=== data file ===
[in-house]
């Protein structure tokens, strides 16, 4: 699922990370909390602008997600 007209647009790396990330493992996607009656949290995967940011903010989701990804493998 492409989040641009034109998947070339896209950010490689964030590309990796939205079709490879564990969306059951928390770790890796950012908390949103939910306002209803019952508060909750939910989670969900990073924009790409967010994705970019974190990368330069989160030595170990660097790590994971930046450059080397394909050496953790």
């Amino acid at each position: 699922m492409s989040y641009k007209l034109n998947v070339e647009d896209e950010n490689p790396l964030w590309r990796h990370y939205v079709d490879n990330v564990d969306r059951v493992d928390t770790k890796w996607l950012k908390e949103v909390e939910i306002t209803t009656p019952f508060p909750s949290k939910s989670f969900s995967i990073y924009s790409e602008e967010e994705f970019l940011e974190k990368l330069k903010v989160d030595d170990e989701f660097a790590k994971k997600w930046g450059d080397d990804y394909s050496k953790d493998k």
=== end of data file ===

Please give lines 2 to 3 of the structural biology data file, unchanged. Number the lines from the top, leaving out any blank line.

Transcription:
């Protein structure tokens, strides 16, 4: 699922990370909390602008997600 007209647009790396990330493992996607009656949290995967940011903010989701990804493998 492409989040641009034109998947070339896209950010490689964030590309990796939205079709490879564990969306059951928390770790890796950012908390949103939910306002209803019952508060909750939910989670969900990073924009790409967010994705970019974190990368330069989160030595170990660097790590994971930046450059080397394909050496953790």
């Amino acid at each position: 699922m492409s989040y641009k007209l034109n998947v070339e647009d896209e950010n490689p790396l964030w590309r990796h990370y939205v079709d490879n990330v564990d969306r059951v493992d928390t770790k890796w996607l950012k908390e949103v909390e939910i306002t209803t009656p019952f508060p909750s949290k939910s989670f969900s995967i990073y924009s790409e602008e967010e994705f970019l940011e974190k990368l330069k903010v989160d030595d170990e989701f660097a790590k994971k997600w930046g450059d080397d990804y394909s050496k953790d493998k």